Neko Harbour & Errera Channel

Feb 09, 2019 - National Geographic Orion


Antarctica has a way of taking you in like nowhere else on this planet can. After an incredible light show last night, we found ourselves in the temperate morning waters of the Errera Channel. Surrounded by stunning glacial faces and impressive mountain peaks reflecting off the surface, light clouds parted for blue skies as we made our way toward our first landing of the day: the famous Neko Harbor. Ashore, we were met with the sight of gentoo penguins up along the high glacial ridges. The gentoos here are in differing nesting stages. Younger chicks still sleep in nests while parents take turns to waddle down the deep penguin highways to forage.

Areas on the ground cleared of snow revealed hundreds, possibly thousands, of the unique feathers of the penguins that have been going through their molting period. As we made our way back toward National Geographic Orion for lunch, curious minke whales were spotted amongst the icebergs and growlers.

In the afternoon we found ourselves in the protected waters near Cuverville Island, a perfect location to explore by kayak and Zodiac. Setting out away from the ship by smaller watercraft offers a much more intimate encountering of unique ecosystem. Here we were treated to epic sightings of humpback whales taking advantage of the nutrient-rich waters. As if the day wasn’t already incredible enough, we rounded out our afternoon with none other than the polar plunge! The bravest among us came down one by one to jump into some of the planet’s coldest water, while the more prudent of our group observed from the deck above.

Once warmed up again, we began cruising our way north along the west coast of the Antarctic Peninsula as we presented our evening recap. After dinner, guests enjoyed learning about smartphone photography by naturalist and photo instructor Emily Mount. Meanwhile, our undersea team took advantage of the conditions in our location to set out for a dive. Expedition diving is often a wonderful exploratory experience, but this dive site was well known and sought after – the wreck of Governoron in the Foyn Harbor of Enterprise Island. What was once a very successful Norwegian whaling vessel at the height of the whaling enterprise now boasts an astonishing amount of marine overgrowth since sinking more than a century ago.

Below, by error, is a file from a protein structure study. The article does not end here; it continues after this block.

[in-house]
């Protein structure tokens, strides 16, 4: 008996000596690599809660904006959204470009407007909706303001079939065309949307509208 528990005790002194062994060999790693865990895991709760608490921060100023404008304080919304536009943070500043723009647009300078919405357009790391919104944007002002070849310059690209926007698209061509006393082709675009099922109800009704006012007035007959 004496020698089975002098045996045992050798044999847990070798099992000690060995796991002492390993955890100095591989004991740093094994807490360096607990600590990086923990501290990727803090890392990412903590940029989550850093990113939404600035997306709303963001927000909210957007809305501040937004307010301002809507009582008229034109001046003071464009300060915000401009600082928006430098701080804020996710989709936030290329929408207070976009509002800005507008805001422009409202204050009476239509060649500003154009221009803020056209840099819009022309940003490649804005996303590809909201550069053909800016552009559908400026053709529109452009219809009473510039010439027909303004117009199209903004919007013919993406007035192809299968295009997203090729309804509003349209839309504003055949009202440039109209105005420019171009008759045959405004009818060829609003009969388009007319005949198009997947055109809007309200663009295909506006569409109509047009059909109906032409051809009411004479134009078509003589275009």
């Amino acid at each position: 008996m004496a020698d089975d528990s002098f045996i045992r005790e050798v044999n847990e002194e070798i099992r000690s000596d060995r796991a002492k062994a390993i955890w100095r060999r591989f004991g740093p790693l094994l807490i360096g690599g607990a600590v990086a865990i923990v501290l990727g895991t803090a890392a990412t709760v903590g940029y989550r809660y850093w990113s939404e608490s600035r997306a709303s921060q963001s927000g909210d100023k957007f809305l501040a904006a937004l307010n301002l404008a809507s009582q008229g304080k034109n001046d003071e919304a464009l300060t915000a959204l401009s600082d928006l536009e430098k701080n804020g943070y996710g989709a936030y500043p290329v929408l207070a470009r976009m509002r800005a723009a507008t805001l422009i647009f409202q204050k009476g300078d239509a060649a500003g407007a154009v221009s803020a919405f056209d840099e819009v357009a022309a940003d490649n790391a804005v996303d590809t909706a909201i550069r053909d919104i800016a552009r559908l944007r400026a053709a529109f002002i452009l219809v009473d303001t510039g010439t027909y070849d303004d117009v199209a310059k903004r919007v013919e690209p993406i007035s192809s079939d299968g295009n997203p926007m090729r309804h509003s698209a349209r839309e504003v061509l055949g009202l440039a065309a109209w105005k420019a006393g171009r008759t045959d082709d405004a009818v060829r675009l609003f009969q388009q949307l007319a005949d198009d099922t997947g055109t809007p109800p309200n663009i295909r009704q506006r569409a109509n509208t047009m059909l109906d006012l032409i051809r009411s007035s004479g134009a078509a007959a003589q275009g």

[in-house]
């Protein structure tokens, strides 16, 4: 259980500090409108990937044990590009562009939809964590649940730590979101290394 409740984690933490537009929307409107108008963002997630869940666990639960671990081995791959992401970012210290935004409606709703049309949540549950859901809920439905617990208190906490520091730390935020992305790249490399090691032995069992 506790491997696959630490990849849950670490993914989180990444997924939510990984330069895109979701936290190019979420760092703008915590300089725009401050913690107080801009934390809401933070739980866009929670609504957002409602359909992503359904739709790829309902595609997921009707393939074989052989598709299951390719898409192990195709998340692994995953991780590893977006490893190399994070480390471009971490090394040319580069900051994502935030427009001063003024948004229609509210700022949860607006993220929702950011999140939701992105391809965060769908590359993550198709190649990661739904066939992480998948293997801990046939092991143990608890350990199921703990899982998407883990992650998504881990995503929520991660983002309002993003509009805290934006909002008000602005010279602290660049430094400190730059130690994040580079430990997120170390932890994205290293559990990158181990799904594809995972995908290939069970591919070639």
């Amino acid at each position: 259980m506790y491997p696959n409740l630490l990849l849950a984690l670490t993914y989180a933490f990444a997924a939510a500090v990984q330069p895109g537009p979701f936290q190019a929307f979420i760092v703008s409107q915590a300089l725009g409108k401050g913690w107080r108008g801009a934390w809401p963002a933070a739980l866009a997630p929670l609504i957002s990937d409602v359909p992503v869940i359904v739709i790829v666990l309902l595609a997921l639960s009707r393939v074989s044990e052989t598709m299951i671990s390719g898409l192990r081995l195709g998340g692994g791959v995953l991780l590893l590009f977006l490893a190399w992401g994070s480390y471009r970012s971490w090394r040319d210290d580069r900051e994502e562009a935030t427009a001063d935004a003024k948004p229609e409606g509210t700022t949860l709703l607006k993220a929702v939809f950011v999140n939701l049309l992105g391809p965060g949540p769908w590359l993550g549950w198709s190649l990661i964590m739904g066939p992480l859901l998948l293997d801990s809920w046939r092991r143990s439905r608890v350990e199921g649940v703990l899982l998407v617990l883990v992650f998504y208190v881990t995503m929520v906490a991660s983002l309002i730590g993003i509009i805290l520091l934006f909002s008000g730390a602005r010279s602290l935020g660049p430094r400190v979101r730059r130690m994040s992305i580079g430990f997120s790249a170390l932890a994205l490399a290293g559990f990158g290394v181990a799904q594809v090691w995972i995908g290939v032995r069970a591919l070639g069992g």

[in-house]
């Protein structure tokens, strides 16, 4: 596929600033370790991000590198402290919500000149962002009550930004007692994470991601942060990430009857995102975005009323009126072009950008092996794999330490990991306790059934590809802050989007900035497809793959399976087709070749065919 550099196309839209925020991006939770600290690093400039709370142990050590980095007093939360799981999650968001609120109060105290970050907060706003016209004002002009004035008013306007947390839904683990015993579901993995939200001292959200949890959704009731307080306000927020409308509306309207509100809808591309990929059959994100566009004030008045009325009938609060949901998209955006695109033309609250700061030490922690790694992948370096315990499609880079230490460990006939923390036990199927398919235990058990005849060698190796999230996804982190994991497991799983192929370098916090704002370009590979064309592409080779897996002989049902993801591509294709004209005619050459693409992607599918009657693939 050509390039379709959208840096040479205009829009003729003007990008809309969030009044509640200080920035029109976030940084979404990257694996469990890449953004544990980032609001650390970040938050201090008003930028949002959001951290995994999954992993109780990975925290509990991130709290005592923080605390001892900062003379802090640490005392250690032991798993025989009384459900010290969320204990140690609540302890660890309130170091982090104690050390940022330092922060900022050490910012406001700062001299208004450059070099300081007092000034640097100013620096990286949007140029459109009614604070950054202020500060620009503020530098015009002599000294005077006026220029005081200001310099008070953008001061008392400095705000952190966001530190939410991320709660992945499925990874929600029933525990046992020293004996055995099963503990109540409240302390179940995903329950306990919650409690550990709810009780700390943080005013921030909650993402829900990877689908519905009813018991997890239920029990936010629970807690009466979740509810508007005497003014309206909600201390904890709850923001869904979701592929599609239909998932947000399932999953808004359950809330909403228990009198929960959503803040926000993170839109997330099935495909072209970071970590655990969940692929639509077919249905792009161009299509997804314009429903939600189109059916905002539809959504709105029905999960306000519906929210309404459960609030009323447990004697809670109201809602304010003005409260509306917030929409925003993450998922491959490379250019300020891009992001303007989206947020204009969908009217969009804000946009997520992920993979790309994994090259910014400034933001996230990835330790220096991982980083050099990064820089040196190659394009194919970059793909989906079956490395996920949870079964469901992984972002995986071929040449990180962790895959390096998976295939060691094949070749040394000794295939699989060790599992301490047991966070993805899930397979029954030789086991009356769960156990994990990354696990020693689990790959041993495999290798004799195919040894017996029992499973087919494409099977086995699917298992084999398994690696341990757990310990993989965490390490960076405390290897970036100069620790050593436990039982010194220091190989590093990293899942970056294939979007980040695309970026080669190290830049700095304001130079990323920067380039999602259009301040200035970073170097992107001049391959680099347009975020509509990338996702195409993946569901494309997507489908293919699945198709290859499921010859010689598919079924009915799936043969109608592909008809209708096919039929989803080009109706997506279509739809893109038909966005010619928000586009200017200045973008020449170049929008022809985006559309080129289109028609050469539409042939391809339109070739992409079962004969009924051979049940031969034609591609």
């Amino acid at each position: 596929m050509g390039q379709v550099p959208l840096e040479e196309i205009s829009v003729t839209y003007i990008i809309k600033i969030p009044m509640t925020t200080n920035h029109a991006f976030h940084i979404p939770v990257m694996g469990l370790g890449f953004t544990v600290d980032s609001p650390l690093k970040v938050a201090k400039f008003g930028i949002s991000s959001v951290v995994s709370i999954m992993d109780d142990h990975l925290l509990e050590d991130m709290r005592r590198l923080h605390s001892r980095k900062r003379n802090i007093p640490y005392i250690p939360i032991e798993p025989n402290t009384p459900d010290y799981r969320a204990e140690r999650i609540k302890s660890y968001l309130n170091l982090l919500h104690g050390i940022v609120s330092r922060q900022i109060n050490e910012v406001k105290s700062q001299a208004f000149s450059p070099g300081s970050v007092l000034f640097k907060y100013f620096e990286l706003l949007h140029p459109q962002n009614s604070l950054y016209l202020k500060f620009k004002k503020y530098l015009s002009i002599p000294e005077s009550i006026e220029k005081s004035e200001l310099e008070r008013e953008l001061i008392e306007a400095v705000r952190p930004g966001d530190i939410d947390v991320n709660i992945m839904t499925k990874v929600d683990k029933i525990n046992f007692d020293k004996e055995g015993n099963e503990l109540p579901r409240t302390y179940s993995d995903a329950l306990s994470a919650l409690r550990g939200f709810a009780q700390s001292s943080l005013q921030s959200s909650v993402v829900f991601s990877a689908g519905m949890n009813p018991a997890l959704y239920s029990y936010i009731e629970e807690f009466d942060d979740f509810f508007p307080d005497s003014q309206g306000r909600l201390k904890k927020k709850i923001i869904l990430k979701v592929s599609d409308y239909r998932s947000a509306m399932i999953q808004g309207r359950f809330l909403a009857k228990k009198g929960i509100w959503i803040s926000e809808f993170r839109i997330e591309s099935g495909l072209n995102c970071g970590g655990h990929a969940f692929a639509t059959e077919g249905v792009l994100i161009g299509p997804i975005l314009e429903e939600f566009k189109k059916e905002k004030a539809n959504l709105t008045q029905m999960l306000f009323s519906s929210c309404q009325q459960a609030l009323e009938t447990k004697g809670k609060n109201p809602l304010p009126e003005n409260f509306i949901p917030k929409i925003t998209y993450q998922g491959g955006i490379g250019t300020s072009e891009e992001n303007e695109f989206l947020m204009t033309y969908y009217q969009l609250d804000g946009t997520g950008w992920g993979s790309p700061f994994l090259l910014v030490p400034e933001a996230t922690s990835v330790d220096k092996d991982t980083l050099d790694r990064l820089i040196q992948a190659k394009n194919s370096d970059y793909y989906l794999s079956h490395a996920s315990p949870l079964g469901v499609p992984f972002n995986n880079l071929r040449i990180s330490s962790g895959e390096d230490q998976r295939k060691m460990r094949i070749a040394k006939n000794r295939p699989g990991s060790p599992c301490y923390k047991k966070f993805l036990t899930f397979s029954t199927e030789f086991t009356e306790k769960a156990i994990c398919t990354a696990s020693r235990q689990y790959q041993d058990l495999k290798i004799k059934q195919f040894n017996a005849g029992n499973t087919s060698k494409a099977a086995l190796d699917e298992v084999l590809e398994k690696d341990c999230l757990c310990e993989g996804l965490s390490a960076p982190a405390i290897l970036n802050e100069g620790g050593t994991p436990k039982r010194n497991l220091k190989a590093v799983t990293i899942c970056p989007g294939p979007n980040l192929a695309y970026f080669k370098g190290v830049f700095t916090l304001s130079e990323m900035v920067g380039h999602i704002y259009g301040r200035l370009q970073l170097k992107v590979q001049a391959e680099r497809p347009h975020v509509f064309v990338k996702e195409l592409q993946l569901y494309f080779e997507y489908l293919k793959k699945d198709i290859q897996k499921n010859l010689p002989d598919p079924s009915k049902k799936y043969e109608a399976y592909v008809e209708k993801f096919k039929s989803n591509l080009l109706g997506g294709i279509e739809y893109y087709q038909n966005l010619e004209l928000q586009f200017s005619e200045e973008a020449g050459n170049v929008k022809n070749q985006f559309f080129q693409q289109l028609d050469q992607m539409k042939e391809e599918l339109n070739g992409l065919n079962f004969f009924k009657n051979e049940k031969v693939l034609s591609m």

The hull of the ship provides a great vertical substrate for a plethora of invertebrates to thrive, from arborescent sponges to large tunicates, anemones, and sea stars. Although the wreck is bursting at the seams with colorful organisms, the real draw for diving at this site is the chance to see the bones of 100-year-old blue whales. Swimming over an elephant graveyard of the largest animal to ever exist on this planet, now the most critically endangered whale species, is a humbling reminder of not only how far we have come from our actions in the past, but to consider how our choices in the present will affect our future.

Continuing to cruise north towards the tip of the Antarctic Peninsula, we said good night under fiery skies and a beautiful sunset. Exploring the White Continent today is the kind that leaves an indelible mark upon those who are fortunate enough to experience it. How privileged we are to count ourselves among that group.

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About the Author

Maya Santangelo

Naturalist/Expedition Diver

Maya was born and raised in Southern California, where her curiosity for the natural world was encouraged from an early age. Relocating to Sydney, Australia with her family at 11 years old, she learned to scuba dive, eventually becoming a PADI Instructor. Her fascination for the underwater world undoubtedly fueled her interest to study marine biology at James Cook University. Working as a professional guide in some of the world’s top dive destinations, including Palau and Mexico’s Guadalupe Island and Revillagigedo Archipelago, Maya realized a passion for sharing her love for the ocean with others, and the value of citizen science in the dive industry.

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